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US bombs still claiming lives in Laos 40 years on

Laos is the most bombed nation in world history. It is one of the poorest countries on the planet and only recently emerging from political isolation from the rest of the world. Local man Eddie Whyte lives in Norway and is a member of the National Executive of Fagforbundet – the Norwegian Union of Municipal and General Workers – who recently visited Laos. He sent us this report.

Kaew Kaewlasri (50) is the village leader in Ban Na Douyai in the southern part of Laos. He has vivid memories of the massive US bombing raids in the 1970s when the villagers had to flee for their lives.

They sought refuge in bunkers they had dug to protect themselves, hiding there until the attacks were over. When they resurfaced, there were so many unexploded cluster bombs (UXOs) laying strewn around that they lit bonfires to get rid of them.

I met Kaewlasri in his home earlier this week. He is sitting with two villagers, both fathers who are mourning young sons they lost in 2013. The boys were killed by a cluster bomb – the same cluster bombs that Kaewlasri ran to escape as a child, forty years ago.

Then the threat came from the air. Today it is lying in the ground or buried just slightly beneath its surface. The United States military withdrew from South-East Asia forty years ago but US weapons are still killing Laotians.

The story of the United States’ "secret war" in neutral Laos has almost been forgotten. Between 1964 and 1973, US forces dropped more than 2 million tons of bombs on this small nation – more than was used against Germany and Japan combined during the second world war. The country was carpet- bombed carpet from north to south. One third of the population of Laos were killed, injured or made homeless.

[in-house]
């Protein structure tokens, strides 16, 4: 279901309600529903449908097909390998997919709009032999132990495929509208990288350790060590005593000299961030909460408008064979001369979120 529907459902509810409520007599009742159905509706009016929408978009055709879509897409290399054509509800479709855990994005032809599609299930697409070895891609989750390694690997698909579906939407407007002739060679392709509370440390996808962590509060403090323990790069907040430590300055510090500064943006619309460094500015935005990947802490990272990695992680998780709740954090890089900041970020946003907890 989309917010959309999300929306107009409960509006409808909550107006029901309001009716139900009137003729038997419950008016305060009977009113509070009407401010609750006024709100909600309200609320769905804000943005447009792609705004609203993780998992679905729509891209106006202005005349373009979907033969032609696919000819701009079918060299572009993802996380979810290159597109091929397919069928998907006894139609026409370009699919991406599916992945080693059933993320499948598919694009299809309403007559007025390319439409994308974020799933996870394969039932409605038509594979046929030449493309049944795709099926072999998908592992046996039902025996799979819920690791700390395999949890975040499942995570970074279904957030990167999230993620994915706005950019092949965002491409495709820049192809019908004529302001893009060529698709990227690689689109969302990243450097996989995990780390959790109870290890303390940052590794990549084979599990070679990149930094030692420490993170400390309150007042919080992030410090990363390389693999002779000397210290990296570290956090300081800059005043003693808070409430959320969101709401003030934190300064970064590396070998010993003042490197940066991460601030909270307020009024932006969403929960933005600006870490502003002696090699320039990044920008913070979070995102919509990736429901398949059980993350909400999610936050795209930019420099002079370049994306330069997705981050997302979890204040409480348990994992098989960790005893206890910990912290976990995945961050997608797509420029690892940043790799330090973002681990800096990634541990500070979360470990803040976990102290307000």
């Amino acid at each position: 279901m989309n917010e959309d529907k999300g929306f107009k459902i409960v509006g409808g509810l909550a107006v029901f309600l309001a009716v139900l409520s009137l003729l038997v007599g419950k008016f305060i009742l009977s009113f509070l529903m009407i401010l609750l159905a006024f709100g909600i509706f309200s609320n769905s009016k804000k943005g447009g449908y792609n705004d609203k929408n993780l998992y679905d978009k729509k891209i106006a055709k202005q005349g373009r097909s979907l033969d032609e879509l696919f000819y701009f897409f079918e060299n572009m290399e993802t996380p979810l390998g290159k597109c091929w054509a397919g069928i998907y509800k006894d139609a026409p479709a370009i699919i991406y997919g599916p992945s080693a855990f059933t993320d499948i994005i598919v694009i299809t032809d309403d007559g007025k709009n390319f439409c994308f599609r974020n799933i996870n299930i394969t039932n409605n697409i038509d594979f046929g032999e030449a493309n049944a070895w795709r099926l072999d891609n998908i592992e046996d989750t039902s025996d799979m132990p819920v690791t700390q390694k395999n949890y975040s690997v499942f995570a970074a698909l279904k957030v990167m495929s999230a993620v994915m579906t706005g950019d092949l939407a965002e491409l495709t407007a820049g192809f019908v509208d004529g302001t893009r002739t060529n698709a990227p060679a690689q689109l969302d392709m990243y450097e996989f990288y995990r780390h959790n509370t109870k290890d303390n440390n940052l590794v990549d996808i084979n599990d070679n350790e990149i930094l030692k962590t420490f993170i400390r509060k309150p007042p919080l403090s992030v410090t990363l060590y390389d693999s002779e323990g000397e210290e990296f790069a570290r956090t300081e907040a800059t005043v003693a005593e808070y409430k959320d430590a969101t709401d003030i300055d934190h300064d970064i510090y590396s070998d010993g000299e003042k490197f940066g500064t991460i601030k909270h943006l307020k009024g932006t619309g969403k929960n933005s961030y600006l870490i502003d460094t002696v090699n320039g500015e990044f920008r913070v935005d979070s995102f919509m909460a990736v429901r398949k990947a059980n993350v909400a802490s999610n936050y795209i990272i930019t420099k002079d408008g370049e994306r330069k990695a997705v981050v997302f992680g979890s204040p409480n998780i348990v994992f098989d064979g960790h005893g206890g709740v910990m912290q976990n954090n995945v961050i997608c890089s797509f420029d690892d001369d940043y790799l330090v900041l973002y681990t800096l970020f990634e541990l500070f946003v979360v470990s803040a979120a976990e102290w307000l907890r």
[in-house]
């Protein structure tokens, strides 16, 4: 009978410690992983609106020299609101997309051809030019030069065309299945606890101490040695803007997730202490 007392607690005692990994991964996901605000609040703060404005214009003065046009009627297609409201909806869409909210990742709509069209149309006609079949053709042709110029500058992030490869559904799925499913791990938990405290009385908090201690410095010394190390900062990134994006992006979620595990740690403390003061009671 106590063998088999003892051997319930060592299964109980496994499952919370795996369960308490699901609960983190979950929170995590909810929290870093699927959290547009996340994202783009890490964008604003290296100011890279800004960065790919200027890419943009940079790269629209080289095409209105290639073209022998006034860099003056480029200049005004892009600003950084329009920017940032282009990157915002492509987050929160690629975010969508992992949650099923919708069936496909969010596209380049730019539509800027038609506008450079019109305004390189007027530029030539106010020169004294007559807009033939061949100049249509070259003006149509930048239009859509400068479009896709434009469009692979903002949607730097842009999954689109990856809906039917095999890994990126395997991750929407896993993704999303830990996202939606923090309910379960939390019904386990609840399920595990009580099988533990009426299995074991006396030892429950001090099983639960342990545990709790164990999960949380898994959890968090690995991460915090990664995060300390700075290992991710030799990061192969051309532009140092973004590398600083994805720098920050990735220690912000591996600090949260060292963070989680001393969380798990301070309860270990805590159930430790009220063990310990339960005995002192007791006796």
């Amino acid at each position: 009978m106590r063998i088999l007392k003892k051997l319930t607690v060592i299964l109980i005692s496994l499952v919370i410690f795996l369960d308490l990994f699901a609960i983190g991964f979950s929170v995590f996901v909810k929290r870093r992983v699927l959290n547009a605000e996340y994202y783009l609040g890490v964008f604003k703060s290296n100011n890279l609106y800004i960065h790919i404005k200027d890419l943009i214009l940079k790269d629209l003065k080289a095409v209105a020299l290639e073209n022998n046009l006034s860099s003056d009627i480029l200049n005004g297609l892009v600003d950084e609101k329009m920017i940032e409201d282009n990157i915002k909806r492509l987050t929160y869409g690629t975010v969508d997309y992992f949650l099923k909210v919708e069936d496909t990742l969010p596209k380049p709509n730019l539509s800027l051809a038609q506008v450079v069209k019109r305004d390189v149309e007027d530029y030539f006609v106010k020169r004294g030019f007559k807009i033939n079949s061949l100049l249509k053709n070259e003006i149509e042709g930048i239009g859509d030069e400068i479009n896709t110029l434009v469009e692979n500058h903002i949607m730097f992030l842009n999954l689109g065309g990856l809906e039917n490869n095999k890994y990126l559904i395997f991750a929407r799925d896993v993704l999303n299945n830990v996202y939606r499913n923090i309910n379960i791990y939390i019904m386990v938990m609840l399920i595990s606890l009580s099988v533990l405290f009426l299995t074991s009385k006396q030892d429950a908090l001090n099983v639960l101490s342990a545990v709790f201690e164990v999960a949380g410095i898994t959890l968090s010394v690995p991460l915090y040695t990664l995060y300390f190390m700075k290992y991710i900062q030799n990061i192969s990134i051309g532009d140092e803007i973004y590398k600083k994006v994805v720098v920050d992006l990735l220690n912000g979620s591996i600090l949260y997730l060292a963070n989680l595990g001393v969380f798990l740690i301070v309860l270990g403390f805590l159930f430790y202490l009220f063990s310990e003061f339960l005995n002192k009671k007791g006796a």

To reach Ban Na Dounyai we have travelled along the Ho Chi Minh trail, named after the legendary Vietnamese liberation hero. The area still bears the marks of the ravages of the war. The bridge over the river Xe Don which was bombed to pieces by the US Air Force in 1968, is still in ruins.

Village leader Kaewlasri believes that the bad times of the war belong in the past and stresses that people are happy that there is peace in the area.  However, he is equally clear that Americans should clean up the mess they left behind.

The country is infested with unexploded devices (UXO) left behind after the American onslaught. Over 280 million US bombs were dropped on Laos. It is estimated that up to  80 million of them never exploded . The clearing of cluster bombs and other explosives from the war has progressed at snail's pace. Between one third and half of the country is still contaminated.

Cluster bombs are one of warfare's most indiscriminate weapons. When released from the air the main bomb splits releasing and spreading hundreds of bomblets which locals have christened "bombies".

Forty years after the war ended they remain equally dangerous and highly unstable. Many of the casualties are young children who having discovered the bombie use it as a plaything. A sharp blow is enough to set it off.  Over 20,000 civilians have been killed or injured since the end of the war and nearly half are children.

This is a country with vast natural resources but large areas are also uninhabitable and unproductive due to the presence of UXOs in large numbers. The remnants of the old hostilities limit efforts to raise living standards and counteract poverty and hunger.

It is just too dangerous to cultivate the land so development stagnates. The hardest hit areas are also the poorest. Government reports and international research show a  significant link between the presence of UXOs and the prevalence of poverty.   

Our union, Fagforbundet and Norwegian People's Aid sponsor a project in Laos which contributes to clearing the country one square meter at a time so that local communities can cultivate their land without fear of being wounded or killed by one of the many as yet undiscovered UXOs or cluster bombs.

The clearance operations also contribute to the development and improvement of the country’s infrastructure - the building of roads, water wells, schools and health centers without loss of life.

In 2012 Hilary Clinton visited Laos. It was the first visit in 50 years by American Secretary of state.   She promised increased financial support to efforts to remove the 40-year-old UXOs and ensure increased economic support for the victims of these bombs. Let's hope the US government keeps its promise.  This is an issue that needs to be lifted higher up on the international agenda.

As village leader Kaewlasri put it so clearly, the United States has a responsibility to clean up the mess they made. It is our job to ensure they do so.

03.03.2015 | Torunn Aaslund